Another case that highlights the way corporations frustrate poor communities is that of the heavily polluted Ejama-Ebubu community of Tai Eleme Local Government Area of Rivers State, Nigeria. The community sued Shell over a spill that occurred in 1970/1 and after a long-drawn and tortuous process won the case in July 2010 with an award of N15.4 billion or US$100 million as compensation for the massive pollution of their community. The case was first filed in 2001. This judgement has not been executed because the powerful oil company can always find a tiny technical point on which to delay or avoid acceptance of responsibility for their actions.

Reacting to their fine on the 2011 Bonga oil spill as announced by NOSDRA, a Shell spokesman reportedly claimed ‘We do not believe there is any basis in law for such a fine. Neither do we believe that SNEPCO has committed any infraction of Nigerian law to warrant such a fine.’[2]

Ghana is a new player in the oil sector. However, oil spills and oil company impunity started showing up before their first commercial shipment of crude oil. After three oil spill incidents in 2010 that country’s minister of environment set up a committee to review the situation to aid government decision on what steps to take. After due reviews the government slammed a US$35 million fine on the oil company, Kosmos.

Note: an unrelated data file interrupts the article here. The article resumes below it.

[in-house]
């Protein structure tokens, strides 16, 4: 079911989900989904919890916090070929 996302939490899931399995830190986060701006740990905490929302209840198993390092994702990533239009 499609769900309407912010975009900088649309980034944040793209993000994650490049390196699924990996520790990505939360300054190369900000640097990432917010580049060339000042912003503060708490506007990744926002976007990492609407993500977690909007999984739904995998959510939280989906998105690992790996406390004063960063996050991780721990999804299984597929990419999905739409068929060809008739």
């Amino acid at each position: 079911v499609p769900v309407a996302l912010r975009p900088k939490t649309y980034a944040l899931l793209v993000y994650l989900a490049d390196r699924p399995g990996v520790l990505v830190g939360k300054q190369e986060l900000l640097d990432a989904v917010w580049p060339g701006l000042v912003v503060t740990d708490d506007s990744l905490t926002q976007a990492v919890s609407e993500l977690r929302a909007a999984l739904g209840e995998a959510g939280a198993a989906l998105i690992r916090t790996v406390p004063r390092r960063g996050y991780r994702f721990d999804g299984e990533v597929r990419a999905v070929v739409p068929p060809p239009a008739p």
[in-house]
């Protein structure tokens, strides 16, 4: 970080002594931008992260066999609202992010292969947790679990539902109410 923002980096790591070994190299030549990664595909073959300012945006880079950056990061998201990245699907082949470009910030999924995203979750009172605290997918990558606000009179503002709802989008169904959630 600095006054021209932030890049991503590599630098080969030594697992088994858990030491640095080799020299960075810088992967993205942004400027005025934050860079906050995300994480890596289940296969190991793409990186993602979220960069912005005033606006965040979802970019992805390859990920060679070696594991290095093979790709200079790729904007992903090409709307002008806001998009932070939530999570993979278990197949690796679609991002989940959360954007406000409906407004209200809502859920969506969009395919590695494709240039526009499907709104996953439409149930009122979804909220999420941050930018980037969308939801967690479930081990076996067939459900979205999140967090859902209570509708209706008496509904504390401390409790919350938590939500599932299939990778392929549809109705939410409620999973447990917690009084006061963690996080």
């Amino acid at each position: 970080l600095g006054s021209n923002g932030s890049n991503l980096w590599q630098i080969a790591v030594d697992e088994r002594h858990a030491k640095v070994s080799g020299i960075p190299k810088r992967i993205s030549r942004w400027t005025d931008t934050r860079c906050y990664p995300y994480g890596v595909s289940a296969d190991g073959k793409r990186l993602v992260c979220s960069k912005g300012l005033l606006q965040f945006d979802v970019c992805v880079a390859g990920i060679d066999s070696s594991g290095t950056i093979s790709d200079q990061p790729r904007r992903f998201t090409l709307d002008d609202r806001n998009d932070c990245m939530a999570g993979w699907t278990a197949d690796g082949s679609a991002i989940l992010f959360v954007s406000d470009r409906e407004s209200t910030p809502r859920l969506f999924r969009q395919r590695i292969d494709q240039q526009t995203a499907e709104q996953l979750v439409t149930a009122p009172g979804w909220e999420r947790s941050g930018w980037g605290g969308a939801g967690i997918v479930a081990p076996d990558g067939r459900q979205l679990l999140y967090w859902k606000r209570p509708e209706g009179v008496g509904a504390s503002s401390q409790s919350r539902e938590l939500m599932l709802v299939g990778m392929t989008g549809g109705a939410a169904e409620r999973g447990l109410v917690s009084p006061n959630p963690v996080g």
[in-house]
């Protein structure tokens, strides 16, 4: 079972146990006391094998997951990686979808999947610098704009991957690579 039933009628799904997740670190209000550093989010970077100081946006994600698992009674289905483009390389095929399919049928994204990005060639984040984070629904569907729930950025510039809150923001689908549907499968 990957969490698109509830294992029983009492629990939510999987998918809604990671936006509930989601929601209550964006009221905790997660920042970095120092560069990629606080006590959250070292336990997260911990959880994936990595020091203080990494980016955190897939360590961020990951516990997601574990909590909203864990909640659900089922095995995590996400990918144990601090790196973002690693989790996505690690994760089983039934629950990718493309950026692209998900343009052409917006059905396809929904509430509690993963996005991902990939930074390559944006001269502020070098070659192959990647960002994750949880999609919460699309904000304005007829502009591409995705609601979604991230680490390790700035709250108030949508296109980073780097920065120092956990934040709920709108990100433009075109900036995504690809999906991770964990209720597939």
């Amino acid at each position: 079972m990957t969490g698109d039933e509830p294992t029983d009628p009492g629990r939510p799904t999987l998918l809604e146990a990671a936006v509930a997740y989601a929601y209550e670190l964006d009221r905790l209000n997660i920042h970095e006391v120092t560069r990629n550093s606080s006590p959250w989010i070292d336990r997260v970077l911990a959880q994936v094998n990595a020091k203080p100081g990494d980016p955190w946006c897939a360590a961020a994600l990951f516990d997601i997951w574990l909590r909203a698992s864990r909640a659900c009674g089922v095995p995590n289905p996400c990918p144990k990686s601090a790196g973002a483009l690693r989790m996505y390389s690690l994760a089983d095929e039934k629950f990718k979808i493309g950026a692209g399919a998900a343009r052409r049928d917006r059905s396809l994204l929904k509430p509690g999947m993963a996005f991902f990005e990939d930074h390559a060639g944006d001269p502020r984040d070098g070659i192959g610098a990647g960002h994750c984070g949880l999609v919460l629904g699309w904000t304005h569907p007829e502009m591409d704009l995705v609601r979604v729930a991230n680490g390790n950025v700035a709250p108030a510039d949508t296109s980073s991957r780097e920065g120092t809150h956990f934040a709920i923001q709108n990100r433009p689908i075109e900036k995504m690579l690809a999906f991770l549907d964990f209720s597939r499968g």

Kosmos’ response was an outright rejection of the fine with the argument that the fine was ‘totally unlawful, unconstitutional, ultra vires and without basis.’[3] Kosmos argued that they couldn’t find where the Minister derived the power to fine it. They could not find any such authority under the Ghanaian Constitution or any other law of the country to impose a fine on any person on account of an oil spillage incident.

Kosmos’s kicking, screaming and bullying eventually earned it a drastically reduced fine. The company eventually paid US$15 million as a fine for the spills as well as for withholding data information on their operations.

The outlaw nature of the corporations is entrenched by weak regulatory frameworks within which they work. Consider the case of the several attempts in Nigeria to stop gas flaring. The numerous deadlines set for snuffing out the noxious flames have never been respected. And the fines paid for routine gas flaring are both minuscule and suspicious. Attempts by the previous NASS to criminalise the act could not be carried through as only the Senate did any significant work on the issue.